It is easy to see that inflation is, in fact, a transfer of wealth from individuals to whatever entity has the power to print money. If we think of the money supply as a giant pie, by printing money, the government's share of the money supply grows in proportion to that of individuals. Thus, the government has more, while individuals have less. Inflation has the effect of destroying the value of savings. (In Weimar Germany retirements were wiped out. People who had saved all their lives were suddenly cast out of their homes.) Those who have borrowed money pay back their loans in dollars worth less than the ones that were borrowed. Thus, governments actually have an incentive to cause inflation as they can effectively reduce debt by paying it back in inflated dollars.
It has long been the policy of the U.S. as well as many advanced economies to foster a mild inflation (below 3%). It is thought that this is good for the economy (because it helps borrowers expand industry) and is seen as advantageous to the government's financial situation. Yet, ultimately, inflation destroys confidence in the money supply, destroys savings, and erodes retirements. Excessive inflation and hyperinflation can even cause unrest within civil societies because it creates instability.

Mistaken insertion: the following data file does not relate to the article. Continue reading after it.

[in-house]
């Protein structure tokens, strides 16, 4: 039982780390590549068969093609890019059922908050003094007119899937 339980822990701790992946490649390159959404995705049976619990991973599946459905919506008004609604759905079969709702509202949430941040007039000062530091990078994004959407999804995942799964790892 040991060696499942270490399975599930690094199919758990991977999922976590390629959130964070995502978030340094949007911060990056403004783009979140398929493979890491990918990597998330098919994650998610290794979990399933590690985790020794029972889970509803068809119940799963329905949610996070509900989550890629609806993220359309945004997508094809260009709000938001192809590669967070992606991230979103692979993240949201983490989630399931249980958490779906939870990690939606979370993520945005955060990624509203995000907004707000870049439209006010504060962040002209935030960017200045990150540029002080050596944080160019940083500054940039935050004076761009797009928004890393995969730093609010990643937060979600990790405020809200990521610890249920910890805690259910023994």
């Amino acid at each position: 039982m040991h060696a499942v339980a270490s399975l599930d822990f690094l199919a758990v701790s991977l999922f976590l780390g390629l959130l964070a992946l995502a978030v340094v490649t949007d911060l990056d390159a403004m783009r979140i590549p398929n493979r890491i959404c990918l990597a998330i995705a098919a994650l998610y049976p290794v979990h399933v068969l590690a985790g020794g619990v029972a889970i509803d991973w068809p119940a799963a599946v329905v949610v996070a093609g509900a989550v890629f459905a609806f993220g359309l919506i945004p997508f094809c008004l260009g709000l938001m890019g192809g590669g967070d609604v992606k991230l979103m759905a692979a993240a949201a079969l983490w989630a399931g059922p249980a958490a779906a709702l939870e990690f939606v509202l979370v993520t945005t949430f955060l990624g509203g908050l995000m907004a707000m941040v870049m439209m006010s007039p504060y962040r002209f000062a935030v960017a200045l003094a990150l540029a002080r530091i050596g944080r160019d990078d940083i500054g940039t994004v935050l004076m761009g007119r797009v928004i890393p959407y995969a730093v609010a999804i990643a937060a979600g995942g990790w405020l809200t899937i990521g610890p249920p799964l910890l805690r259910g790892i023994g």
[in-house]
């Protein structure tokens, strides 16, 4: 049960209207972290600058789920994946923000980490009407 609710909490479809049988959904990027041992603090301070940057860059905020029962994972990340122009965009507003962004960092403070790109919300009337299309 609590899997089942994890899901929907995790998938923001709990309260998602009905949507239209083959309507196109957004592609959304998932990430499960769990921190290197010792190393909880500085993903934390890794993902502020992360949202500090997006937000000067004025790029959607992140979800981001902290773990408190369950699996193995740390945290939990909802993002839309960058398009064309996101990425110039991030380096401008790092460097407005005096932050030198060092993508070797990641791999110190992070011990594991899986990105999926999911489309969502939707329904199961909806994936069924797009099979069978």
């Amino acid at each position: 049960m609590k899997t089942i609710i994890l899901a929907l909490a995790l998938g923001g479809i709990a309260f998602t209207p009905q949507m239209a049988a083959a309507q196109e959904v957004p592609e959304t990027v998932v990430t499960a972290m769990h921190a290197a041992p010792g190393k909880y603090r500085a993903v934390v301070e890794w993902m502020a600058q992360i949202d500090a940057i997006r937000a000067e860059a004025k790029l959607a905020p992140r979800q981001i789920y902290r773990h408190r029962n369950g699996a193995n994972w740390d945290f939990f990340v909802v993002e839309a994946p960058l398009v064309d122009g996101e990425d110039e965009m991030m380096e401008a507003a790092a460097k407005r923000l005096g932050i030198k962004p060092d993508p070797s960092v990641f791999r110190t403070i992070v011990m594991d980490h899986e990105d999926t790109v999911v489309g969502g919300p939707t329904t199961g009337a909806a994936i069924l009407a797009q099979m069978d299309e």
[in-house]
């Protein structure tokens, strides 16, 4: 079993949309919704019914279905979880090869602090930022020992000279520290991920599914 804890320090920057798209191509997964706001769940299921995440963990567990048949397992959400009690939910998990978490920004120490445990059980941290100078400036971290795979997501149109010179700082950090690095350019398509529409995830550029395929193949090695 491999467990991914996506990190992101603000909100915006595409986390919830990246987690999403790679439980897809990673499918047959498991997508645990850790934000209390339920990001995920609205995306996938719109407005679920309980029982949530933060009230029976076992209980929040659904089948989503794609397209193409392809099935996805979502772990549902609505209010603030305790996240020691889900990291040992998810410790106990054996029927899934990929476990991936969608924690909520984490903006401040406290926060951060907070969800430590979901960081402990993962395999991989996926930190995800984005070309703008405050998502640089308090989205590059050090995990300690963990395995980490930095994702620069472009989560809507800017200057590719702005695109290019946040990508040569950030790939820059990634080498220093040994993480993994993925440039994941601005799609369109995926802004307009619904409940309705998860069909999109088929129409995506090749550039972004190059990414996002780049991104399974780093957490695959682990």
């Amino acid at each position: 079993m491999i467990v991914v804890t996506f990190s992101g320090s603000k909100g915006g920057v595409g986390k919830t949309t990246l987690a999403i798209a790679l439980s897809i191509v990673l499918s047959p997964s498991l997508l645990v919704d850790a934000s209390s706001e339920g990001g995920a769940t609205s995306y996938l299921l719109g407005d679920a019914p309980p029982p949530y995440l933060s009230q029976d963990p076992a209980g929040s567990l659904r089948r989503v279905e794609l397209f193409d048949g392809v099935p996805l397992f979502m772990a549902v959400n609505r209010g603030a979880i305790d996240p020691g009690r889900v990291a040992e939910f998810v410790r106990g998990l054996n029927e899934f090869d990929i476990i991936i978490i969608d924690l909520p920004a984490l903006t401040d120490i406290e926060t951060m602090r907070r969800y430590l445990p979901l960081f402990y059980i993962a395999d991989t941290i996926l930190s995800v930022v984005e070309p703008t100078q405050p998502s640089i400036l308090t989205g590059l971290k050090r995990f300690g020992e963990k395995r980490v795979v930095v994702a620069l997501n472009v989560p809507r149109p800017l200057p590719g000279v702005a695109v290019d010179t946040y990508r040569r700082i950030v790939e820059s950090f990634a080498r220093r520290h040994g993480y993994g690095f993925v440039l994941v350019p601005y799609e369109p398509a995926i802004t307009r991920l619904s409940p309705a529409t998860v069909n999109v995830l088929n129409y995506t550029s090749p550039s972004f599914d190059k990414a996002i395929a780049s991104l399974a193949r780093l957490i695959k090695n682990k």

More on Economics
- Essay On German Hyperinflation
- Definition of Hyperinflation
- History of the American People, by Paul Johnson (Chapter on Civil War)